• Backgammon. Still trying to get my 10-year-old daughter in to this, but my wife and I love playing this ancient classic, especially with the doubling cube to add that extra level of skill

Less popular alternatives

There are many other games that we sometimes drift back to from time to time e.g.

  • Cluedo
  • Monopoly
  • Pie Face (doesn’t really have longevity, but good fun for larger family get-togethers)
  • Speak Out (in the same ilk as Pieface in terms of longevity
  • Bingo
  • Various quiz games inc. Trivial Pursuit

Summary

I’d love to hear from other people who spend a lot of time playing these type of family games. If you have other suggestions, or comments on mine, please do leave a comment below. We’re always looking for that next time-consuming game that lets us turn the telly off and put our electronics down.

Till the next time.

Azure Stack – my take 01-18

Introduction

In the first few months after Azure Stack was announced, there was quite a bit of buzz around what it promised.

A true hybrid cloud experience, allowing workloads to move seamlessly between public Azure and your private Azure Stack data centre.

If anybody could deliver this, you’d think Microsoft could.

Later than expected, it has now been released under General Availability. This post takes a look at a couple of factors that I believe are key to the success of Azure Stack.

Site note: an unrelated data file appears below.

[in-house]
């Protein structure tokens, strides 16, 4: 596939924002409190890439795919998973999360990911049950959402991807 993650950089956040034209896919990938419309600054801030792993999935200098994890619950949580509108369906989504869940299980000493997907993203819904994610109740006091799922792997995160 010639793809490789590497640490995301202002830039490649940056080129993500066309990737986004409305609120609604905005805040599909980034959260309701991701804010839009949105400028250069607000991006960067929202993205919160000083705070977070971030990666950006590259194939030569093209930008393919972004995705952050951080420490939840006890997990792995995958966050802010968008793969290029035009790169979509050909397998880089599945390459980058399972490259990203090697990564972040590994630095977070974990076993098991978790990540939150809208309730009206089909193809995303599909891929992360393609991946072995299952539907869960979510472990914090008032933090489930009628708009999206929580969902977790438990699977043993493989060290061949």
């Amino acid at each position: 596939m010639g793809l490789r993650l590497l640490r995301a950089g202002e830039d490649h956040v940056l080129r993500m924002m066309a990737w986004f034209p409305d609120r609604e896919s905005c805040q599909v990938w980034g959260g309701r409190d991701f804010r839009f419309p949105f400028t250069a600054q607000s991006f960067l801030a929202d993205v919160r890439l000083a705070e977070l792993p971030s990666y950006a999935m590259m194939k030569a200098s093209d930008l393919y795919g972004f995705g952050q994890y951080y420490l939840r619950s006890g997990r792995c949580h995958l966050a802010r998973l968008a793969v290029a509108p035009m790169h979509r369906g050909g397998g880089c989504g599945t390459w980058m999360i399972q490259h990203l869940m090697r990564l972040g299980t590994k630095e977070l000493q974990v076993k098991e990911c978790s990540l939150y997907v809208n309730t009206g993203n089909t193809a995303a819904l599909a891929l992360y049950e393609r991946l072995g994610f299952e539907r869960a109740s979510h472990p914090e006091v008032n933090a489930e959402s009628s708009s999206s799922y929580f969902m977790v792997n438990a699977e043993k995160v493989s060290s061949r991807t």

Scalability

Azure Stack is a fixed size hyper-converged platform. That is, the compute, storage and networking are tightly integrated with an overlaid software architecture. The fixed aspect refers to the fact that when you buy a Stack, you are buying a fixed number of nodes e.g. 4, 8 or 12.

I’m not a massive fan of hyper-converged infrastructure unless it’s dedicated to a well known workload that you can scale the nodes to. As soon as you put inconsistent or unpredictable workloads on there, you run the risk of, as an example, having to buy a new node (with all that compute, RAM and storage) just for the additional storage, even though your CPU and RAM utilisation might only be at 30% and 60% respectively. You can’t just buy more storage.

For me, one of the key definitions of cloud is scalability and flexibility. If you have an 8 node cluster, you don’t want to have those nodes sitting at 40% utilisation. You want them at near capacity, taking N+1 in to account.